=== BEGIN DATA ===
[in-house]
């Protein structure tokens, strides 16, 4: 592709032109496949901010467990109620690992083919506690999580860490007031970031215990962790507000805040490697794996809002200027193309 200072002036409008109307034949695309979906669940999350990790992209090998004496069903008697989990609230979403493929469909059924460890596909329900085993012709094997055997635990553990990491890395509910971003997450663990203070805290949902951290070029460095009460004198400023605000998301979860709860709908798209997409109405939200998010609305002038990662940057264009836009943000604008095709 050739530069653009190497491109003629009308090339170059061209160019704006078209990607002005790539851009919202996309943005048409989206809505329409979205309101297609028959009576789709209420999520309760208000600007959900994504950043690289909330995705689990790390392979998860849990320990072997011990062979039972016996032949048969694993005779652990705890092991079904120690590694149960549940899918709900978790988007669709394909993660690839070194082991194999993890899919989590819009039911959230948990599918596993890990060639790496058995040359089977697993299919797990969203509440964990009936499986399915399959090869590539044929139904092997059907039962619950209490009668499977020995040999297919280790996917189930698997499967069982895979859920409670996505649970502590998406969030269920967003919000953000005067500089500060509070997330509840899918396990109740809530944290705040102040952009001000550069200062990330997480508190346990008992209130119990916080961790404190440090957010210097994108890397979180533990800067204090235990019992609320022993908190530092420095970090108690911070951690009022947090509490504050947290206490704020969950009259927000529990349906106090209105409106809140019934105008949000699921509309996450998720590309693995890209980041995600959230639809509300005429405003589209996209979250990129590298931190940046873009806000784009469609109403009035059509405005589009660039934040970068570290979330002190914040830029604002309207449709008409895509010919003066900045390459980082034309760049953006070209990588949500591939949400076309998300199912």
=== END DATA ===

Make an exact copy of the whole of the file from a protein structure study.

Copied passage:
[in-house]
């Protein structure tokens, strides 16, 4: 592709032109496949901010467990109620690992083919506690999580860490007031970031215990962790507000805040490697794996809002200027193309 200072002036409008109307034949695309979906669940999350990790992209090998004496069903008697989990609230979403493929469909059924460890596909329900085993012709094997055997635990553990990491890395509910971003997450663990203070805290949902951290070029460095009460004198400023605000998301979860709860709908798209997409109405939200998010609305002038990662940057264009836009943000604008095709 050739530069653009190497491109003629009308090339170059061209160019704006078209990607002005790539851009919202996309943005048409989206809505329409979205309101297609028959009576789709209420999520309760208000600007959900994504950043690289909330995705689990790390392979998860849990320990072997011990062979039972016996032949048969694993005779652990705890092991079904120690590694149960549940899918709900978790988007669709394909993660690839070194082991194999993890899919989590819009039911959230948990599918596993890990060639790496058995040359089977697993299919797990969203509440964990009936499986399915399959090869590539044929139904092997059907039962619950209490009668499977020995040999297919280790996917189930698997499967069982895979859920409670996505649970502590998406969030269920967003919000953000005067500089500060509070997330509840899918396990109740809530944290705040102040952009001000550069200062990330997480508190346990008992209130119990916080961790404190440090957010210097994108890397979180533990800067204090235990019992609320022993908190530092420095970090108690911070951690009022947090509490504050947290206490704020969950009259927000529990349906106090209105409106809140019934105008949000699921509309996450998720590309693995890209980041995600959230639809509300005429405003589209996209979250990129590298931190940046873009806000784009469609109403009035059509405005589009660039934040970068570290979330002190914040830029604002309207449709008409895509010919003066900045390459980082034309760049953006070209990588949500591939949400076309998300199912």